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Australian school students win prizes at the ISEF in the US

Five Australian high school students have received prizes at the Intel International Science and Engineering Fair (ISEF) in Phoenix, Arizona.

The students, Lucy Lake, Mitchell Torok, Ivy Brain, Macinley Butson and Callum Predavec, were finalists at the national 2019 BHP Foundation Science and Engineering Awards, a partnership between the BHP Foundation, CSIRO and the Australian Science Teachers Association.

Barker College student Lucy Lake received the Engineering Mechanics Second Award and the Patent and Trademark Office Society Award for her project Phase 3.

The project was a new design of rowing oars that mimic the tubercles on the edge of a whale flipper which reduces aerodynamic drag and slippage on the blade through the water.

Rosny College student Mitchell Torok and Launceston College student Ivy Brain received the Embedded Systems Fourth Award for their project, aWear which is a watch for people living in residential aged care or assisted living.

The watch features a button to send an alert and an accelerometer to facilitate fall detection and is connected to a database that can SMS nursing staff about residents’ status and location in real-time.

Illawarra Grammar School student Macinley Butson received the Translational Medical Science Second Award and the China Association for Science and Technology (CAST) Award for her SMART System project.

The SMART System incorporates the use of two devices, the SMART Armour and SMART Magnetic Array to reduce collateral tissue damage during radiation therapy.

The SMART Magnet deflects the electron contamination away from the patient’s skin towards the SMART Armour, which then absorbs it.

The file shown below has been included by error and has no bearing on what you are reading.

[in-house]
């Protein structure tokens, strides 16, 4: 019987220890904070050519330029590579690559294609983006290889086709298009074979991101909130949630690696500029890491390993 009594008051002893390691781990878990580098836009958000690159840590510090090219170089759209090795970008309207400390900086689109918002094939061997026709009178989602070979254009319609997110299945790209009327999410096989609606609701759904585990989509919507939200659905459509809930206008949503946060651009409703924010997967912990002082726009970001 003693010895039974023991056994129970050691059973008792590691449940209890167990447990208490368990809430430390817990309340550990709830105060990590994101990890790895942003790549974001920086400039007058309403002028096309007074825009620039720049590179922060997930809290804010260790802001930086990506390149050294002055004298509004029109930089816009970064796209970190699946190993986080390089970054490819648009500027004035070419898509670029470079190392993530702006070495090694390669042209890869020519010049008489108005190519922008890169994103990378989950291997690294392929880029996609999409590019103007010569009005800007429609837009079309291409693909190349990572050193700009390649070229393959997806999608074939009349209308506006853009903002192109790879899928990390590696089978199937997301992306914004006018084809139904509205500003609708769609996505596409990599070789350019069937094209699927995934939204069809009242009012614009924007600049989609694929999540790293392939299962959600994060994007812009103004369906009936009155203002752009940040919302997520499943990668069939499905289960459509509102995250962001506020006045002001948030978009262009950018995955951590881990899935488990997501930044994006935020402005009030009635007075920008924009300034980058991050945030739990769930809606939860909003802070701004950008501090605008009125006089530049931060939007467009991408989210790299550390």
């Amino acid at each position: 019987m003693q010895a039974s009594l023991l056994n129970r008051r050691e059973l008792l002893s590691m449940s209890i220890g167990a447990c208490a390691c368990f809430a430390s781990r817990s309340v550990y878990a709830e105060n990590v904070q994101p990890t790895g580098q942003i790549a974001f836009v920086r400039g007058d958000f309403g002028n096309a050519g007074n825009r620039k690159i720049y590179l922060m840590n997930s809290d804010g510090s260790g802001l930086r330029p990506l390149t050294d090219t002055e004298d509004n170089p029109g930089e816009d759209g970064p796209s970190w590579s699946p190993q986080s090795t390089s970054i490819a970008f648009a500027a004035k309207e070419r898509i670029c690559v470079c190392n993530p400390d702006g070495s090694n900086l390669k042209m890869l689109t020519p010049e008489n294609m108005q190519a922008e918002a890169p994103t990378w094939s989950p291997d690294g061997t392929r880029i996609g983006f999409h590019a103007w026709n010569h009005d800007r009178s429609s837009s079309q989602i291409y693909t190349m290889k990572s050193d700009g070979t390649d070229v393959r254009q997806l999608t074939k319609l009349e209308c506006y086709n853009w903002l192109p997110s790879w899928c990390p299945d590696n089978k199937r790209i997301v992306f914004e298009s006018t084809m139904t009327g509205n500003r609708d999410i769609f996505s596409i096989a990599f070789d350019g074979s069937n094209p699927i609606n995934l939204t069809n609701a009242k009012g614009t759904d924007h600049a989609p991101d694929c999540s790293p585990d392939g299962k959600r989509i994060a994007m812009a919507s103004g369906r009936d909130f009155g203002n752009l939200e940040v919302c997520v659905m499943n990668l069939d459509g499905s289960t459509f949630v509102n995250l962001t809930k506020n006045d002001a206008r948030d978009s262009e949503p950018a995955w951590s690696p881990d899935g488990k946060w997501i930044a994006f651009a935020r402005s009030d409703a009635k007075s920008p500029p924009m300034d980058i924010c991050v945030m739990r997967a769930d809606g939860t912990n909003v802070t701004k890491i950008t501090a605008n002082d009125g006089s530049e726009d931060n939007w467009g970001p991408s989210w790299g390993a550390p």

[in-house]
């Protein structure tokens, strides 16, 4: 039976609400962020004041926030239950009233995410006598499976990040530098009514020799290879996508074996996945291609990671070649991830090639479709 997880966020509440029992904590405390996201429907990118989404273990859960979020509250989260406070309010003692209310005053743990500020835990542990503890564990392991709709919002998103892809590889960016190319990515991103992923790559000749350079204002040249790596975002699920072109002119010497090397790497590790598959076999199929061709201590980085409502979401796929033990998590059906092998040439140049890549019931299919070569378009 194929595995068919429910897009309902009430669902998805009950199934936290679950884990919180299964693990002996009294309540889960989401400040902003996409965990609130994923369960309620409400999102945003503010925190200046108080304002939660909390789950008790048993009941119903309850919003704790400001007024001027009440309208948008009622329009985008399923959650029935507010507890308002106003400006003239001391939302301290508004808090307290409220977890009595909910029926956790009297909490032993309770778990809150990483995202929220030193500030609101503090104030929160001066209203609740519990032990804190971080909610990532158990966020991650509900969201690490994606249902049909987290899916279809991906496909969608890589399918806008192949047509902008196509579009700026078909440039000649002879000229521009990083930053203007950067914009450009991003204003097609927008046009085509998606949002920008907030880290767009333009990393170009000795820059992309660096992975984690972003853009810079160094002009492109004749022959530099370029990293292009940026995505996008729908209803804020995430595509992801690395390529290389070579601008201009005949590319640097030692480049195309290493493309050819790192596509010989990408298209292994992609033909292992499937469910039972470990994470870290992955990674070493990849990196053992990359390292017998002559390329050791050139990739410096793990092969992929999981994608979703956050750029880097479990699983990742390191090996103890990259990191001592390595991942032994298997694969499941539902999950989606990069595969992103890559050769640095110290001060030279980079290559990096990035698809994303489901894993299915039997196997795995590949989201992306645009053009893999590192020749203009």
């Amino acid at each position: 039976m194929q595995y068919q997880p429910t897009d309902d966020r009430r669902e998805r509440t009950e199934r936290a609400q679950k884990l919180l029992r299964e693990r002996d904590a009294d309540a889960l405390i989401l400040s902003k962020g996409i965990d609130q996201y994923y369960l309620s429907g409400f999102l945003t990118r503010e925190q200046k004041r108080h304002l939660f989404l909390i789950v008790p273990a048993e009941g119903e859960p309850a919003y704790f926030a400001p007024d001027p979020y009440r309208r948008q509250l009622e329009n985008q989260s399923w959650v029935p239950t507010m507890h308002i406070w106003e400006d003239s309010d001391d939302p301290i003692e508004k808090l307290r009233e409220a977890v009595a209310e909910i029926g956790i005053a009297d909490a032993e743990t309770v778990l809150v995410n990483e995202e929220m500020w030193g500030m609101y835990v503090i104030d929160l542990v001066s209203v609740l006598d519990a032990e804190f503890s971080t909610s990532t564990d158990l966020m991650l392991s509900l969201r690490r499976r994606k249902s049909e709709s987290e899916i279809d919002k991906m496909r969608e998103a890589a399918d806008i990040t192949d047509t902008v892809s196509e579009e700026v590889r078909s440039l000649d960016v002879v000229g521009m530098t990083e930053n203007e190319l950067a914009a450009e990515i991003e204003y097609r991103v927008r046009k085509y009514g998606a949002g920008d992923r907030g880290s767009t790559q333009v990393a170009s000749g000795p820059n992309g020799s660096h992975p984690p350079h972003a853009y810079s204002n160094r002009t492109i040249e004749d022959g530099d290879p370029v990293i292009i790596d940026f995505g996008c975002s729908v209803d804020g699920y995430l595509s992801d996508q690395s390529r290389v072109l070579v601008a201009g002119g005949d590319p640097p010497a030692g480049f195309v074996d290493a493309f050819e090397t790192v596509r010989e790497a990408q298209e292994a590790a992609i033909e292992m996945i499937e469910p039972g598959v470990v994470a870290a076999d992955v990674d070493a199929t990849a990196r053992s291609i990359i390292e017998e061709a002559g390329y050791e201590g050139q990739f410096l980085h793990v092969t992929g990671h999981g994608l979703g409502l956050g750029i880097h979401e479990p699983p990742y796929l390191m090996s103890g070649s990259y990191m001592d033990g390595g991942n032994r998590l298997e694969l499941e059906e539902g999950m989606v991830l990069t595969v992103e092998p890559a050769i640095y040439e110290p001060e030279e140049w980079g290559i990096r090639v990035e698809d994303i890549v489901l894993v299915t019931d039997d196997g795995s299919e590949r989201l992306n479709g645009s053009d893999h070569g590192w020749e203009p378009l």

This prevents the patient’s skin from burning and also reduces the patient’s risk of developing another form of cancer in the long-term.

Mosman High School student Callum Predavec received the Mathematics Fourth Award for his project, Planetary Transfer Calculator which calculates the distance between any planet, moon or star in the solar system.

It is also web browser based making it more accessible to people interested in space.

CSIRO Education and Outreach Director Mary Mulcahy said Australian high school students had been recognised by Intel ISEF for their innovative projects over the last few years.

“The students in the Australian delegation have all shown outstanding commitment to their projects and it is an incredible achievement to have their work showcased alongside students from around the world,” Ms Mulcahy said.

“I have no doubt we will see great things from all of these students in the years to come.”

BHP Foundation Chief Executive James Ensor said the success of local students on an international stage was testament to their passion for STEM.

“Improving science, technology, engineering and maths outcomes for young people is at the heart of the Foundation’s commitment to supporting innovative STEM programs in Australia,” Mr Ensor said.

“We know there’s a clear link between science, technology, engineering and math and our future prosperity so we’re delighted to see this next generation of talented Australians recognised for their passion and commitment to solving some of the world’s big challenges.”

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